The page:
Although most patients can attain relief from heel pain through conservative means, some will require alternative treatments. These authors share their experience with plantar fasciopathy treatments such as radiofrequency microdebridement, platelet-rich plasma and cryopreserved human amniotic membrane.
Plantar fasciitis is one of the most common clinical conditions in the practice of medicine and represents 11 to 15 percent of all visits to podiatrists.1 Plantar fasciitis is responsible for about 1 million patient visits per year in the United States.2 Presenting as heel and arch pain that is particularly worse after a period of rest, plantar fasciitis frequently causes a search for diagnostic answers and treatment options. Plantar fasciitis is the term that clinicians commonly use to describe plantar heel pain but plantar fasciosis may more accurately reflect the condition when degenerative changes to the fascia are apparent in pathologists’ exams.3
Understanding why patients develop plantar fasciitis individualizes treatment options and enhances clinical outcomes. Biomechanical etiologies such as foot structure, functional processes including tightness of the posterior muscle group, degenerative changes and overuse injuries are all factors that contribute to increased local stress at the plantar fascia insertion, and can provoke heel pain.4
Response to a monitored trial of conservative therapy, in and of itself, helps confirm the diagnosis of plantar fasciitis. The vast majority of patients respond to a conservative treatment program with careful attention to details. Unfortunately, in some patients, symptoms persist and the difficult problem prompts additional reflection on diagnosis and a likely step up in therapy. For persistent problems, further analysis of the etiology may clarify the issues and highly specialized treatment options may be effective.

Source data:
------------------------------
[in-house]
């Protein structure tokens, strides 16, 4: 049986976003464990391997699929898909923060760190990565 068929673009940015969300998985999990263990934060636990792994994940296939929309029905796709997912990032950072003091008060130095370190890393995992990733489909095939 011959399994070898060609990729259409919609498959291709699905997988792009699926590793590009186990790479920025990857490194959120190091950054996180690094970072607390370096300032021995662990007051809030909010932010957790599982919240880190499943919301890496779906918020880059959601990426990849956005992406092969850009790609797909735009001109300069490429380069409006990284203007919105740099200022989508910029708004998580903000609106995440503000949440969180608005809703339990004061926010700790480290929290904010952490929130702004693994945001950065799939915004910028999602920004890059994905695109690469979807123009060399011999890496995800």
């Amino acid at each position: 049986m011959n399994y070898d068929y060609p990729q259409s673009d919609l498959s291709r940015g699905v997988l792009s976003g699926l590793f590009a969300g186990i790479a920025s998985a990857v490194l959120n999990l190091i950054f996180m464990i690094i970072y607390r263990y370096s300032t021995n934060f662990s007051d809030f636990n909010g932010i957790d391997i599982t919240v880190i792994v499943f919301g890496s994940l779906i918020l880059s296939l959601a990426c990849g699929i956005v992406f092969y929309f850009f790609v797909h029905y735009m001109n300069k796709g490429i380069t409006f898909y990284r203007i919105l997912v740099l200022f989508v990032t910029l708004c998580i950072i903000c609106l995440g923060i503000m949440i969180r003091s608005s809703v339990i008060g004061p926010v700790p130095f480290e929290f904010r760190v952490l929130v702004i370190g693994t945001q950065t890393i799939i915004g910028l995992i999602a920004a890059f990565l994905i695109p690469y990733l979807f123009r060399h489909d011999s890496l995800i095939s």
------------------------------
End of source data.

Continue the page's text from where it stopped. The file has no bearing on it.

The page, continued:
Diagnosing plantar fasciitis usually relies on a history and physical examination that are often supplemented by radiographic assessment. The clinical presentation typically has patients relating pain with first steps in the morning or standing after a period of rest. The pain frequently improves with walking as patients perceive less pain while the fascia stretches with ambulation. When patients present with acute plantar fascia pain, often associated with intense exercise, one may suspect a tear of the plantar fascia. Plantar fasciitis is most commonly associated with pain in the area of the plantar fascia origin at the calcaneal tuberosity. Physicians can usually reproduce pain due to plantar fasciitis by palpating the medial plantar calcaneal tubercle and the proximal portion of the plantar fascia.5
Standard radiographs. While plantar fasciitis is often a clinical diagnosis, diagnostic imaging commonly identifies the underlying source of pain and excludes other etiologies. Standard foot radiographs principally rule out fractures, bone cysts and bone tumors, and provide pertinent information on the presence of subcalcaneal or retrocalcaneal spurs. However, the presence of spurs does not always correlate with a plantar fasciitis diagnosis.4,6